The Aussies had a good day today posting an 8-3-2, the 8th being a welcome result after they had restarted sensing they had been OCS. “We negotiated the fleet and got back around the boat and started well and truly last, by a long way and came back through. But the problem is we found out later that we weren’t over! Otherwise it was a good day,” said Page.

France’s Nicolas Charbonnier is lying eighth overall having won the first race today in the Pink division, in which the Swiss are also sailing. The Beijing bronze medallist is impressed with the venue. “Every day we have really good conditions. Compared to the training the wind is much steadier, so it is good for a world championship and we enjoy sailing in Denmark.”

Charbonnier, who took two years out to compete in the America’s Cup with Areva Challenge, has started sailing in January with Baptiste Meyer, who was his coach for Beijing. Meyer has not competed for 12 years. They have had consistently been in the top ten throughout this season, including a win at the Princess Sofia Trophy in Palma.

While it is tight at the top of the men’s division, among the women, a 3-2-1 scoreline today has allowed the Netherlands duo of Lisa Westerhof and Beijing silver medallist and double world champion Lobke Berkhout to surge into the lead on seven points. Trailing them are eight boats packed together on 14-17 points. Among this group is the new British pairing of Beijing Yngling Gold medallist Pippa Wilson and Saskia Clark who are now sixth, the second Skandia Team GBR women’s team behind are Penny Clark and Katrina Hughes, who lie second after winning the last race in their group this afternoon.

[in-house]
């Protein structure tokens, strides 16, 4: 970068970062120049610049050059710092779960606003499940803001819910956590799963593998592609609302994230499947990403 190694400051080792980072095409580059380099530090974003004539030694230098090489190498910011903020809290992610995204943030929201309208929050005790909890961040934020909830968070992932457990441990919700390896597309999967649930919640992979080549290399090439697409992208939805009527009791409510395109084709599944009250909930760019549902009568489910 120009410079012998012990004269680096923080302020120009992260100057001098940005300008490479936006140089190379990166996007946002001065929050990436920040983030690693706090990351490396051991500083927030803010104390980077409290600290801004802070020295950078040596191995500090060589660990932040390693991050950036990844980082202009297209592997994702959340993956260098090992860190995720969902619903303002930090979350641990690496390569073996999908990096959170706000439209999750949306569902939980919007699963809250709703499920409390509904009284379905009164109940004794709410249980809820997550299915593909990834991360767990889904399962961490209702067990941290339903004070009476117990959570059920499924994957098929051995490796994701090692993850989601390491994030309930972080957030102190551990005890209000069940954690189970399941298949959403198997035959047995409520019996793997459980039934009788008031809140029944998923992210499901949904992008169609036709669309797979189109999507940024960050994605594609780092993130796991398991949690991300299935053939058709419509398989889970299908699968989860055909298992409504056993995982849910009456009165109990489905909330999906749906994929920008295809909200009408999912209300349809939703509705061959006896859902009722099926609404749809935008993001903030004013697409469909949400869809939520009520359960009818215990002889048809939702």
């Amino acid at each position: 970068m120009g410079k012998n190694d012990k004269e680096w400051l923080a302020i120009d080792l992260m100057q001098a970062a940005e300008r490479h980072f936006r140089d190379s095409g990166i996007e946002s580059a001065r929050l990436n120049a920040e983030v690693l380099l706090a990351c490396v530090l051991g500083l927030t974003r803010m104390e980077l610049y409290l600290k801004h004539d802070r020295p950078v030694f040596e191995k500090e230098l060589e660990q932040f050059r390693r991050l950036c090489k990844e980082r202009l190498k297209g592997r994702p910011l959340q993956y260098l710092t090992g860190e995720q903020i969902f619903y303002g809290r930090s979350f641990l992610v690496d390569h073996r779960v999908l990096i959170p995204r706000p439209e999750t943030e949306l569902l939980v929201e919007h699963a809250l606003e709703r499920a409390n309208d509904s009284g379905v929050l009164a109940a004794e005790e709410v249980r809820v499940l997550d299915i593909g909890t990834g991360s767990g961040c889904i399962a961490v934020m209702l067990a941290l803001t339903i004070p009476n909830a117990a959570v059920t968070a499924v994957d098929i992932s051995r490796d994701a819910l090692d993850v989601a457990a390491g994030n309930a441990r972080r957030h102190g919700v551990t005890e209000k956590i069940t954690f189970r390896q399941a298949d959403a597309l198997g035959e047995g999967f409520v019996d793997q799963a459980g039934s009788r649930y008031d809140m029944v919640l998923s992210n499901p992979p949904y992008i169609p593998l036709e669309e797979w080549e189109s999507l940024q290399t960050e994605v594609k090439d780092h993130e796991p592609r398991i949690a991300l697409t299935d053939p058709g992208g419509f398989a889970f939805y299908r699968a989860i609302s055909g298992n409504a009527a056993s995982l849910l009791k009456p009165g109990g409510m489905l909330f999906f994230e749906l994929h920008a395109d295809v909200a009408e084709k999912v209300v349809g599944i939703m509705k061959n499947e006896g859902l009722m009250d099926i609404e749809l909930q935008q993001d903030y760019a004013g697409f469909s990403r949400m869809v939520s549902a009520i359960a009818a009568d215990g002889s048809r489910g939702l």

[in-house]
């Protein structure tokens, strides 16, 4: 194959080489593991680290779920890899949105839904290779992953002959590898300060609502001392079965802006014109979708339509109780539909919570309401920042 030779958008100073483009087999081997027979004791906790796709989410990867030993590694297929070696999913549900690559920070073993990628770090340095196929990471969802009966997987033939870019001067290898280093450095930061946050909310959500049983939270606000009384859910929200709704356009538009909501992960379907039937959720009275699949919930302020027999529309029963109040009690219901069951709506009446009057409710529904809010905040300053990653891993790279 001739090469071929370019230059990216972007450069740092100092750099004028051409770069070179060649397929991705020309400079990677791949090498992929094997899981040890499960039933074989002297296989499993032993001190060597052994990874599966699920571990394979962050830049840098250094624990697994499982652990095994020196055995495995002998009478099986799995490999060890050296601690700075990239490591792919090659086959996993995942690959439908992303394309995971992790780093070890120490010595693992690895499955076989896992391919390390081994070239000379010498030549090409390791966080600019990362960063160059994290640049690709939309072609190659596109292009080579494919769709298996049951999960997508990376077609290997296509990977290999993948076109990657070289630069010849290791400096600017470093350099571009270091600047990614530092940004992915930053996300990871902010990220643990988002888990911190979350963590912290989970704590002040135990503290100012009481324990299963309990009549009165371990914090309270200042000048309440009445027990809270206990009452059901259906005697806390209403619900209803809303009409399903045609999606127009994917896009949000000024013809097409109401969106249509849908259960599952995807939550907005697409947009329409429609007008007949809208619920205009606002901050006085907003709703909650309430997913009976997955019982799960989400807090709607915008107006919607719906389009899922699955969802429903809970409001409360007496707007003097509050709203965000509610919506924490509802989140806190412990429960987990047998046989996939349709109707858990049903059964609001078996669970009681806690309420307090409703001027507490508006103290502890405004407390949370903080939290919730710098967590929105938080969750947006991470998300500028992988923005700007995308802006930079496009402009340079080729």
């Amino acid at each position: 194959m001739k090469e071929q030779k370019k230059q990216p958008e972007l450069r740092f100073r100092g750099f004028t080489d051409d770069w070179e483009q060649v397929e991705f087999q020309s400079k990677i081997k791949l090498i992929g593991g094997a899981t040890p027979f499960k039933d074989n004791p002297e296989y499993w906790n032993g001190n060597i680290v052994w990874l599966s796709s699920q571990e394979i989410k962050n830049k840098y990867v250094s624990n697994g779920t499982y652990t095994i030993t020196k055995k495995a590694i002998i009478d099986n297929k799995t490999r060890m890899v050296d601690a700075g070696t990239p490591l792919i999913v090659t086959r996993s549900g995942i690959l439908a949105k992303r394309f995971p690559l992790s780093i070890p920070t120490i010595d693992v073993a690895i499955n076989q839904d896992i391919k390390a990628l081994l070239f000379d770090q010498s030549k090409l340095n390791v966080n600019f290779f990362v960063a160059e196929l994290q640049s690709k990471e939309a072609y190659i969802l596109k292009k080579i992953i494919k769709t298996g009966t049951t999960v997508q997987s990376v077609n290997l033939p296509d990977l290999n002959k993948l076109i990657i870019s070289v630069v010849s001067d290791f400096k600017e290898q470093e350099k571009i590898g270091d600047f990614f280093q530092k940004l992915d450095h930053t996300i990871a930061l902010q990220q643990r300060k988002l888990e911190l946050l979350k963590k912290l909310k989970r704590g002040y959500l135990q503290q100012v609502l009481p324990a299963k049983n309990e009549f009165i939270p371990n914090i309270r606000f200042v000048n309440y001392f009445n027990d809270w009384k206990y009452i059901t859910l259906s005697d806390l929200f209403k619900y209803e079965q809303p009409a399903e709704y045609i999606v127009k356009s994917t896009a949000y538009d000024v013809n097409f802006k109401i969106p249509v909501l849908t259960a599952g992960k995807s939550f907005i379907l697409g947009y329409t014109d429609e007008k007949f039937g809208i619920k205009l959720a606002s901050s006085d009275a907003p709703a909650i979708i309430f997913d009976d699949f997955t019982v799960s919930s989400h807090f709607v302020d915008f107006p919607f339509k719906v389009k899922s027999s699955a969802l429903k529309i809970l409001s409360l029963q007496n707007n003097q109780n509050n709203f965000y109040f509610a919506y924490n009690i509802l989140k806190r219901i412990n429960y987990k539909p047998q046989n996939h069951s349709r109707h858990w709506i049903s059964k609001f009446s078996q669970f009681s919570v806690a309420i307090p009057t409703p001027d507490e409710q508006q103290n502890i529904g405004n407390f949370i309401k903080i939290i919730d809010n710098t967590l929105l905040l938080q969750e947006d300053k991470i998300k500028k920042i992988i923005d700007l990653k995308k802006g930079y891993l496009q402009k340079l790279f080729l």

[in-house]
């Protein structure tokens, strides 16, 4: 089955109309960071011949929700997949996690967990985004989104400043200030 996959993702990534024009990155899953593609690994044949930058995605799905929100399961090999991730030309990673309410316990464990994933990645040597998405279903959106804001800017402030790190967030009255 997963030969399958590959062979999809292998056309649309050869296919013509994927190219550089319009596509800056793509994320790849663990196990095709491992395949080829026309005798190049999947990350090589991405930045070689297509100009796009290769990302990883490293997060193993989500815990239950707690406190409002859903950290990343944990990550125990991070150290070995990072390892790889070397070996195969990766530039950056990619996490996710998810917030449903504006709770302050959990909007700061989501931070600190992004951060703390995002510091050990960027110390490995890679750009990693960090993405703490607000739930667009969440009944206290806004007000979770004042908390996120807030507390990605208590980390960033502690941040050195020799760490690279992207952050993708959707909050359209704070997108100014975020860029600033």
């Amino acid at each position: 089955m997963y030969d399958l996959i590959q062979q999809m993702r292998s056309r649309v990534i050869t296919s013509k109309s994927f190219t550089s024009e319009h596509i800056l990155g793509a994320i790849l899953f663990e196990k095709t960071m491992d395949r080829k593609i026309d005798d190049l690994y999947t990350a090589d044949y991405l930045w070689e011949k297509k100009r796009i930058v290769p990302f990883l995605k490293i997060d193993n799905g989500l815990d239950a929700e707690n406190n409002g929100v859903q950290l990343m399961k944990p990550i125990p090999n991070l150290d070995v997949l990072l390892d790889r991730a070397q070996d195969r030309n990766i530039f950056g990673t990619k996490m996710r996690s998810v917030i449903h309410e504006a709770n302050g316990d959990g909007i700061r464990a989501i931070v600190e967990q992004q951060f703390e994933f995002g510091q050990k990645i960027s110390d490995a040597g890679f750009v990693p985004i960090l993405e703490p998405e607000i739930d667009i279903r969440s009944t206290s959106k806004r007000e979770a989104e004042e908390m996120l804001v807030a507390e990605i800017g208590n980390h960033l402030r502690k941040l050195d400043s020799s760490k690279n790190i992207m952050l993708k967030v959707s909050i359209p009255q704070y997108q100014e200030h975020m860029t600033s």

Wilson and Clark posted a respectable 3-2-6 today, discarding an eighth (the second lowest after the Dutch). “We had a good day,” said an exhausted looking Wilson. “We had two pretty good and one we had an almost-capsize at the very beginning, so it was a bit of a catch up.”

Wilson tried her hand at the Laser Radial earlier this year, found it wasn’t to her liking and was trying to get into the 470 at the same time as Saskia Clark and Penny Clark were looking to move on. Wilson’s summer was a slow one suffering from a knee injury and tendonitis in her wrist and the new pairing has spent just 10 days sailing together before this regatta. Wilson is not new to the 470 though, having spent two years campaigning one before joining Sarah Ayton and Sarah Webb in the Yngling.

So racing the 470 is like riding a bike? “It half is and half isn’t,” says Wilson. “The Yngling is a very different boat and this is much more dynamic, so it is quite a lot to take in. It is great to be back and involved in it and remembering what it is all about.”

Tomorrow the qualifying rounds continue. The forecast is for more southeasterly breeze early in the afternoon, but with the wind veering south and dropping later on and with less sun sadly.

More information:
Event Website and Results
Photos
Live Tracking

Report credit: Sailing Intelligence